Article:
The Bells of St. Mary's, 1945

Bing Crosby as Father O’Malley and Ingrid Bergman as Sister Benedict pair up to battle for control of the leadership of St. Mary’s parochial school. Using prayer, she fights for a new building. She hopes Mr. Bogardus will donate his building, which is still under construction.

There are plenty of songs in this film, as expected. Bing Crosby croons at times, sharing familiar tunes and some new to me. Even Bergman sings at the piano.

The story of Father O’Malley and Sister Benedict is like a boxing match itself. At times, it seems one of them is ahead, then the other wins a victory. Each taking his or her turn until the end. Even the little boys fight, using two schools of thought. The newer boy is commended by Father O’Malley for his promising techniques. But the “loser” of the fight has turned his cheek as instructed by Sister Benedict. After their talk, Sister Benedict decides to train the boy to box correctly and miss any fists that might come against him again. But she’s also got some fights to attend to. Although she’s devoted to children, she continues through the months with a determined attitude for the building next door.

This film won an Academy Award for Best Sound, Recording. Seven other nominations passed them by, including Best Picture. This was the first time a sequel had been nominated for the Best Picture Oscar. The first Father O’Malley film, Going My Way, won Best Picture a year earlier. Bing Crosby was nominated for Best Actor in both films, but won for Going My Way. This is remarkable because this was the first time an actor had been nominated for playing the same character in two different movies.

A Reunion of Children

Joseph and his brothers were separated for years because the brothers sold Joseph into slavery. When he saw his brothers again, they didn’t recognize him. So he questioned them and found the answers he sought while they thought he was a stranger.

What would be your quest if you were separated from your family and then had a chance to be reunited with them? What would you want to know or do or see?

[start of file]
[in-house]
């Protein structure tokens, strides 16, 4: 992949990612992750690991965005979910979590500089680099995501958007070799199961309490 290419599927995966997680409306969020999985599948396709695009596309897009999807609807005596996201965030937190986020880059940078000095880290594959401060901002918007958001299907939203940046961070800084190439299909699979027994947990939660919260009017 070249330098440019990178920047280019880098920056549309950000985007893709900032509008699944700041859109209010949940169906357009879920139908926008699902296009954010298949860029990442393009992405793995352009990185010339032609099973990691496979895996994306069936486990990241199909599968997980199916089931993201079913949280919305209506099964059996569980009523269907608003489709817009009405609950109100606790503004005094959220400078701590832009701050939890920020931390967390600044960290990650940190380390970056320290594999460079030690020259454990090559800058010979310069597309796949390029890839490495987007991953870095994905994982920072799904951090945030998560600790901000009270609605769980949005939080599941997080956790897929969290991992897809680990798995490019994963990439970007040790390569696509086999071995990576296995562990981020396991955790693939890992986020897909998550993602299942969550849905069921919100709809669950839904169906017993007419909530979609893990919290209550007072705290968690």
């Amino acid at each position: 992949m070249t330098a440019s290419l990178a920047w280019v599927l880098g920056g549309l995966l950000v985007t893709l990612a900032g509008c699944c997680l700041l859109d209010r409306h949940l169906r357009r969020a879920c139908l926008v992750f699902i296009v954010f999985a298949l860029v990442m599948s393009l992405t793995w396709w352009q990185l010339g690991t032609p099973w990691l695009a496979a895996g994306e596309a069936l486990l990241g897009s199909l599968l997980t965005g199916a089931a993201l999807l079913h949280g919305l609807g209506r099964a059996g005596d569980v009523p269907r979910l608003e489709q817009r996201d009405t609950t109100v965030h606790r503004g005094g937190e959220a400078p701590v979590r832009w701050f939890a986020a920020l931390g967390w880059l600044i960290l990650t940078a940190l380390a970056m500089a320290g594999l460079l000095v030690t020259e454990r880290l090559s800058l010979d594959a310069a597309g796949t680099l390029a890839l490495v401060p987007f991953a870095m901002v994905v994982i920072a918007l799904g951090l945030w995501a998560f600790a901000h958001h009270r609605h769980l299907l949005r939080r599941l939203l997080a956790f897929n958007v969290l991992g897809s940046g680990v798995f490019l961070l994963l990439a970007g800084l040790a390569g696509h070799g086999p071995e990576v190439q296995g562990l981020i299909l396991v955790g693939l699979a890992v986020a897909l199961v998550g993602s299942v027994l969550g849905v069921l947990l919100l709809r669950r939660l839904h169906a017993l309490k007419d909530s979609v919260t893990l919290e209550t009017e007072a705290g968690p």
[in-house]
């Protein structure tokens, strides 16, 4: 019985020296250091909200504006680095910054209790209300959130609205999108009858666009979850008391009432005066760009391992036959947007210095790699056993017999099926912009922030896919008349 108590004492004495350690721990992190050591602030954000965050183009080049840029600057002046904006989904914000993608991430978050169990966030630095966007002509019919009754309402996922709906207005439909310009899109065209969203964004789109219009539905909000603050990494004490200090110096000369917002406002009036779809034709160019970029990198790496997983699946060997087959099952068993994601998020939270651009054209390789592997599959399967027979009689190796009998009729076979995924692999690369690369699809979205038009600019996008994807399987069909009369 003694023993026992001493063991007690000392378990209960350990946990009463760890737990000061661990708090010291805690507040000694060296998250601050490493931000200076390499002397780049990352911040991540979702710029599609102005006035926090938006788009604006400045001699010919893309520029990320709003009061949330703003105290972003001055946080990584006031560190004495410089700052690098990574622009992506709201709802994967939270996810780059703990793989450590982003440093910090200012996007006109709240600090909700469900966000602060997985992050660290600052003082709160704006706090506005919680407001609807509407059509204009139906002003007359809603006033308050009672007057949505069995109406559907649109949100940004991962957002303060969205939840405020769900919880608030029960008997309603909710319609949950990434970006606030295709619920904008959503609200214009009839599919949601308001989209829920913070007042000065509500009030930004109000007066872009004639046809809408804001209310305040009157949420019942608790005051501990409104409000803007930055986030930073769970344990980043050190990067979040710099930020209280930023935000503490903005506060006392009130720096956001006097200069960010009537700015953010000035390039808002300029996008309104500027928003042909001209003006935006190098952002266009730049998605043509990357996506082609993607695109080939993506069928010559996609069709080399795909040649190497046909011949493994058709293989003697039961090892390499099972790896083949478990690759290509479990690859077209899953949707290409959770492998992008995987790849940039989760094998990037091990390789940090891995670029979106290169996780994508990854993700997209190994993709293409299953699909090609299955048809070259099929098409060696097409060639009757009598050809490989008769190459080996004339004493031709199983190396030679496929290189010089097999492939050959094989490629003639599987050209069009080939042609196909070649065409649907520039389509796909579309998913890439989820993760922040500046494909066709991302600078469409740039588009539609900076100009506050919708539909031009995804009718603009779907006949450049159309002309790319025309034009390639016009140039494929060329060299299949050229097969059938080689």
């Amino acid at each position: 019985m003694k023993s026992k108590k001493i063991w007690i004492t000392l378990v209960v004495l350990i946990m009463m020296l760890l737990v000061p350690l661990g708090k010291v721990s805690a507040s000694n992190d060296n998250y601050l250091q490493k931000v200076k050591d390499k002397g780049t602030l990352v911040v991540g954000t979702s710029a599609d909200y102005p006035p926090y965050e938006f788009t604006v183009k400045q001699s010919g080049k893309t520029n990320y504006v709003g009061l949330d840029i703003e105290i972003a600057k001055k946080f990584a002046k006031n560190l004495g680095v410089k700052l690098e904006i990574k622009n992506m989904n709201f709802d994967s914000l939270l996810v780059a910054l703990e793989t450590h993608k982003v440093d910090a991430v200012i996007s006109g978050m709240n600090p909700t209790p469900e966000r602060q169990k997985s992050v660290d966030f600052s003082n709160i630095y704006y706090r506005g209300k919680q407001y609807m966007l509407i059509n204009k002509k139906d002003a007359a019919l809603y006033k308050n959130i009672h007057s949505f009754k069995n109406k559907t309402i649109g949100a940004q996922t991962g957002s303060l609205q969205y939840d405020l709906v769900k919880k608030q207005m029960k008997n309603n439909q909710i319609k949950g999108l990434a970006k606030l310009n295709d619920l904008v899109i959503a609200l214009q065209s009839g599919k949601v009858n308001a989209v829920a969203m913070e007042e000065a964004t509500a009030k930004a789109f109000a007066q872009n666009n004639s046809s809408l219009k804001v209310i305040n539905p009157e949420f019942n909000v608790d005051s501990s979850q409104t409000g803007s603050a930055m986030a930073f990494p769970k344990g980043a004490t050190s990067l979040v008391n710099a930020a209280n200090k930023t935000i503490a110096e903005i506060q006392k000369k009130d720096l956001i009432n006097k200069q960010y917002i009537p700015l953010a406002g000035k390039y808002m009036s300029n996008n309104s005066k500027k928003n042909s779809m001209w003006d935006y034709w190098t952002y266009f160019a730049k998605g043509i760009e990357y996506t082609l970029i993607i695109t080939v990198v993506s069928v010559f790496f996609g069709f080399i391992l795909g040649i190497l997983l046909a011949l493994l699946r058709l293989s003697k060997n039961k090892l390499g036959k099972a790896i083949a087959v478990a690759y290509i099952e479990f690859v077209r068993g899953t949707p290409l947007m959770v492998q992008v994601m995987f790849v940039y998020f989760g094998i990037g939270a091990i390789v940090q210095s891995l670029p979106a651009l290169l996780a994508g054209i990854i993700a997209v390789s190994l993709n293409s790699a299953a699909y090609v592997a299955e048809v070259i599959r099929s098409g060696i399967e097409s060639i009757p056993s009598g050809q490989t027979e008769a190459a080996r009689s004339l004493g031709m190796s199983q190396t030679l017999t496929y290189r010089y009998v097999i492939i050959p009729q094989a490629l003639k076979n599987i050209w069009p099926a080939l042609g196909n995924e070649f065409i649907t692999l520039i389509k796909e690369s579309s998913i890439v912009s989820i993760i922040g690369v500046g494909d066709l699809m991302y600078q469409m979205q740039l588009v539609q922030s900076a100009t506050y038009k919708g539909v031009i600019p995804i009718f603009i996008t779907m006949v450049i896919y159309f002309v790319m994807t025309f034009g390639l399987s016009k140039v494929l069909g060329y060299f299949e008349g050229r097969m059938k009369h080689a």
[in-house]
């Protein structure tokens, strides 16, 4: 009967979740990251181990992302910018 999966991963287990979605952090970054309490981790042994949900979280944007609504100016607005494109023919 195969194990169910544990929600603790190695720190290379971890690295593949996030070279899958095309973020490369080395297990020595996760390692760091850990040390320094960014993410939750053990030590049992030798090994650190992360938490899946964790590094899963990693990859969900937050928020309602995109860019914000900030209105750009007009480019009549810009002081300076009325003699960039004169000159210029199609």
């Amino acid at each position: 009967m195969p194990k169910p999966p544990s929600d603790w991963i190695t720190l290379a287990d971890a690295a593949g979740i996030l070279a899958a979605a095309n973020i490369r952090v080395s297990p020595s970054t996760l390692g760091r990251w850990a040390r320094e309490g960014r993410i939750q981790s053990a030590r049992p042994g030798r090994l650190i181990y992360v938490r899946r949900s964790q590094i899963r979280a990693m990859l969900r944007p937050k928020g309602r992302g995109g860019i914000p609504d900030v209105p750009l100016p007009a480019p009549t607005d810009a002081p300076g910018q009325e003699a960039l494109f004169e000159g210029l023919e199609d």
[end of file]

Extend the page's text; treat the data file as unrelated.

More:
Discover what Joseph did for his father and brothers as you join me at Seek God With Me.

The Hucksters, 1947

Clark Gable and Deborah Kerr pair up in this peek into the advertising industry. Gable, as Victor Norman, tries to land a high-salaried advertising job by helping an ad agency’s client get an endorsement from a beautiful war widow. The widow, Deborah Kerr as Kay Dorrance, sees the interaction between her children and Gable which helps her fall for him.

This was Deborah Kerr’s first American film. To help movie-goers pronounce Kerr’s last name correctly, one of the taglines for the film was “Gable’s New Star is Deborah Kerr (rhymes with star).”

Ava Gardner was in several uncredited roles before she was able to play a possible love interest for Clark Gable in this film. She later played a love interest for Clark Gable in the 1952 film Lone Star and in 1953’s Mogambo.

Irene was very busy designing costumes from Ginger Rogers’ gowns in Shall We Dance in 1937 to Doris Day’s gowns in Lover Come Back in 1961. For The Hucksters, Irene supervised the designs of Deborah Kerr’s gowns as well as Ava Gardner’s.

Children Hear From God

Last month at Seek God With Me, I shared the story of Hannah who had wept before God about having children. She persevered in prayer until Eli the priest said her prayers would be answered. She had a son, Samuel, who was to be raised by the priest in the service of God. Eli taught Samuel about living in submission to God.

Join me today at Seek God With Me where I’m sharing the story of Samuel, a story of faith, dedication, and obedience. I think it would do us all some good if we would lie down and listen for God’s voice.